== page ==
Spotify (NYSE:SPOT) produced better-than-expected subscriber growth in the third quarter. Total listeners reached 248 million, with paid subscribers at 113 million. In just three months, Spotify added 16 million net new listeners. That's about one-quarter of Apple's (NASDAQ:AAPL) entire user base.

Management points out it's adding twice as many subscribers per month as Apple Music, according to publicly available data. It also says it's adding more total listeners than Amazon (NASDAQ:AMZN) on an absolute basis, and Amazon's listeners skew more toward ad-supported than Spotify's user base.

Additionally, management says engagement on Spotify is twice as high as Apple Music and three times as much as Amazon's streaming options. It also says it exhibits a churn rate half that of Apple Music for its premium subscribers.

Those numbers indicate Spotify has built a real competitive advantage. Not even the big tech companies are cutting into its growth.

A person standing at a reception desk in Spotify's offices.

Image source: Spotify.

How Spotify keeps adding new users

Spotify has seen a lot of success in attracting new users in developing markets recently. The percentage of total listeners coming from outside North America and Europe has increased by 6 percentage points since the start of 2018. 

But Spotify isn't seeing conversion rates to premium subscribers in developing markets keep up with its more established markets. Around 70% of premium subscribers still come from North America and Europe, practically the same as in the first quarter of 2018.

That is to say, Spotify is doing a great job of converting users in North America and Europe. That's particularly notable considering both Apple and Amazon are dominant forces in those regions, and have much smaller presences in most other markets.

Spotify's competition in developing markets is considerably less intense, which bodes well for its long-term potential to retain ad-supported listeners and convert them to paid subscribers. If Spotify can improve conversions in markets where the iPhone and Amazon Prime are already popular, it should be able to do the same in markets where Android dominates.

Improving engagement and retention

Spotify is making a few moves to improve engagement among its users with the thesis that more engagement leads to better subscriber retention. 

To that end, it's had a lot of success investing in podcasts. Management says podcast listeners spend more time listening to music, and they're more likely to convert to premium subscribers. Spotify's podcast revenue consists of ad sales for its in-house produced podcasts, and accounted for less than 10% of ad revenue last quarter. That said, there's a lot of potential for Spotify to develop advertising solutions for third-party content providers.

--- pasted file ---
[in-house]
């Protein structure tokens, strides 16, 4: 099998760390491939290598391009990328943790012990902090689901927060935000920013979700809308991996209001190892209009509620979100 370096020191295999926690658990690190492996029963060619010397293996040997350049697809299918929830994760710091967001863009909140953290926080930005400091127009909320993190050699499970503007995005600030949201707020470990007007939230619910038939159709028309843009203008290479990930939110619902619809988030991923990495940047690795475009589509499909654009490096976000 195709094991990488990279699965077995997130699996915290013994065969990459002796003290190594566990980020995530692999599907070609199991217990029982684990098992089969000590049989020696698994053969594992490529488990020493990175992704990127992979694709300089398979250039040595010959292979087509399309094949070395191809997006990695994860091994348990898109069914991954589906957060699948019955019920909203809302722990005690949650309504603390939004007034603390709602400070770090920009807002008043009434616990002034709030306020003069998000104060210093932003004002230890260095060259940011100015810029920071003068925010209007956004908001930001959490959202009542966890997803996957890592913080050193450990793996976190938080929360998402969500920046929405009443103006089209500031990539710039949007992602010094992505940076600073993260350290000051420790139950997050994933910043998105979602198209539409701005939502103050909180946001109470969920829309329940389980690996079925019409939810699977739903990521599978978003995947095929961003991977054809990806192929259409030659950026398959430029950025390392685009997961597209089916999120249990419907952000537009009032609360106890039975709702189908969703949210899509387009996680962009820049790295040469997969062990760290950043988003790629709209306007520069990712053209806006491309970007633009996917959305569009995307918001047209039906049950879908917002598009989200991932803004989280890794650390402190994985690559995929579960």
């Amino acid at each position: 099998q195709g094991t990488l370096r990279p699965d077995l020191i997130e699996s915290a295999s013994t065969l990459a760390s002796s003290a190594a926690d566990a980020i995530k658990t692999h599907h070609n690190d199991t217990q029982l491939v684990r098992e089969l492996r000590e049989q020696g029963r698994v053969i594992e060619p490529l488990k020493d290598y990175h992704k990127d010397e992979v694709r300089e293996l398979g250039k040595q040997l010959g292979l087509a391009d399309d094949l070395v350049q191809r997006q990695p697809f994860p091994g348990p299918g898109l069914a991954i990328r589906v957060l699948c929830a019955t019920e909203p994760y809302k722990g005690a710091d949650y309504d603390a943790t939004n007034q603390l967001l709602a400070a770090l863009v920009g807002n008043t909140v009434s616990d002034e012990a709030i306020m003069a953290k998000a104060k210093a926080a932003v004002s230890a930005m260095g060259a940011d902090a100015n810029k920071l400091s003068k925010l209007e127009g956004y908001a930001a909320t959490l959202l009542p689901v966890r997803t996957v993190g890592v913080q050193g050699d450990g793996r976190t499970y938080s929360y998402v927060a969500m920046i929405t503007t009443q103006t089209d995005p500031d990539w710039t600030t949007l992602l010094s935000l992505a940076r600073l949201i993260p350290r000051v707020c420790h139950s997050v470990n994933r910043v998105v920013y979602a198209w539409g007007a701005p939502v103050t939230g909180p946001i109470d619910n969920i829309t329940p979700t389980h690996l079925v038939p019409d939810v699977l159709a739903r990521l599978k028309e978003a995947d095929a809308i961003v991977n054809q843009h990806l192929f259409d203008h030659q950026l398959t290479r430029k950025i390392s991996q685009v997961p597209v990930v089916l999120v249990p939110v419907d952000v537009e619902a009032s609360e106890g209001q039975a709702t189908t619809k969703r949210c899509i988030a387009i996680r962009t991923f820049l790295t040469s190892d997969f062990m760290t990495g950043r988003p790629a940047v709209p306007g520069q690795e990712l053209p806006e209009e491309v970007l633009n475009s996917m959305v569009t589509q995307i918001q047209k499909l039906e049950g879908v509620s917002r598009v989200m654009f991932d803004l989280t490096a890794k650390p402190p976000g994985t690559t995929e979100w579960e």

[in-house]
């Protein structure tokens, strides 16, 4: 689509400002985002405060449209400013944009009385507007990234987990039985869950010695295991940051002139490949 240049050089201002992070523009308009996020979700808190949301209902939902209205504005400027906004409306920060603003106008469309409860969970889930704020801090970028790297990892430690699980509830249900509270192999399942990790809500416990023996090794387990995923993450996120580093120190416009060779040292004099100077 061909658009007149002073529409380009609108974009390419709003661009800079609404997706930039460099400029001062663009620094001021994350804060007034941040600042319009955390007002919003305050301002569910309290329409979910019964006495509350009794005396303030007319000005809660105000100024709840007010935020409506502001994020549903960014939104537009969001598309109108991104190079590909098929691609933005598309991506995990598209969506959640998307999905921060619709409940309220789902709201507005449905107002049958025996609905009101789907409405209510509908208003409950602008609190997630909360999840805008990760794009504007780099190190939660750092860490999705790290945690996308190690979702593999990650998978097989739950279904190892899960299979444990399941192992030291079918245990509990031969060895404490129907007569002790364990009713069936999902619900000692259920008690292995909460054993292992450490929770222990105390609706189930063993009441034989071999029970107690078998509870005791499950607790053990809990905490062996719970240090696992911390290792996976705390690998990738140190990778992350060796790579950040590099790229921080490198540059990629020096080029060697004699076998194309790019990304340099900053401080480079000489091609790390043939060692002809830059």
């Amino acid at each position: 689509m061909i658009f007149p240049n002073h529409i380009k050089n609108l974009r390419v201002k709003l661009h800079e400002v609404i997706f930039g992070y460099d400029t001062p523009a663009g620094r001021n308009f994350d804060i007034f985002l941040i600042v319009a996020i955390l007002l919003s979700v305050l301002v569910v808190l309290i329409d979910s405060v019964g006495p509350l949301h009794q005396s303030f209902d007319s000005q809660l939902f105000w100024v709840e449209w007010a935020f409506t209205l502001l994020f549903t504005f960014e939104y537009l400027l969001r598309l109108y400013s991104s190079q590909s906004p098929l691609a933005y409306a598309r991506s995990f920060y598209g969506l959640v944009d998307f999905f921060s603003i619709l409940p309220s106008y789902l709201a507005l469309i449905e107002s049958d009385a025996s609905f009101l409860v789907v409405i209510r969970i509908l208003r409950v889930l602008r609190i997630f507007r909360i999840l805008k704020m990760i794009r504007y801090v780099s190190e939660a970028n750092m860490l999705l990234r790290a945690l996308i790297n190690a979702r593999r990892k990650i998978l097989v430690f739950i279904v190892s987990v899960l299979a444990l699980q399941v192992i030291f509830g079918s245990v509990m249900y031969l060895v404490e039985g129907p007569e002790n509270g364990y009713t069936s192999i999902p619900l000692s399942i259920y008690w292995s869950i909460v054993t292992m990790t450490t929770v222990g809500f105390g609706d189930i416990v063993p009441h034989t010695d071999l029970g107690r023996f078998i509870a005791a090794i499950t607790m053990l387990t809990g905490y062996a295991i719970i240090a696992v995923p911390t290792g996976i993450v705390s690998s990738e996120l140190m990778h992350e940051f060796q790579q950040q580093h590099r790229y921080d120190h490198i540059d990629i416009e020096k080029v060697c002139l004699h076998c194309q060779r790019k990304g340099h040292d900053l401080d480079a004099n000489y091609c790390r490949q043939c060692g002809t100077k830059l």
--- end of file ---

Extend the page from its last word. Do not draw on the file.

There's still a lot of room to increase engagement with podcasts. Just 14% of monthly users listened to podcasts last quarter. Increasing that percentage should improve total engagement and conversions, according to Spotify's data.

Spotify is also trying to increase engagement with in-car and in-home listening. The company is already popular on mobile, and it uses additional mobile functionality as a key selling point for its premium subscription.

For in-car listening, Spotify introduced new playlists geared toward listening during a commute. "Daily Drive" includes both music and podcast recommendations in a single personalized playlist.

To promote more in-home listening, Spotify has repeatedly partnered with Alphabet to offer premium subscribers a free Google Home smart speaker. That's an area where Spotify stands at a stark disadvantage to Amazon, which is able to bundle its Music Unlimited subscription with its popular Echo smart speakers.

Growing engagement across a rapidly expanding user base has led to strong user growth at Spotify. Even while its competitors have the big advantage of built-in user bases, the music-streaming leader continues to outpace their growth. Management's execution has been excellent, creating a strong foundation for long-term gross margin expansion, which is ultimately a sign of competitive advantage and the financial measuring stick Spotify investors need to keep an eye on.

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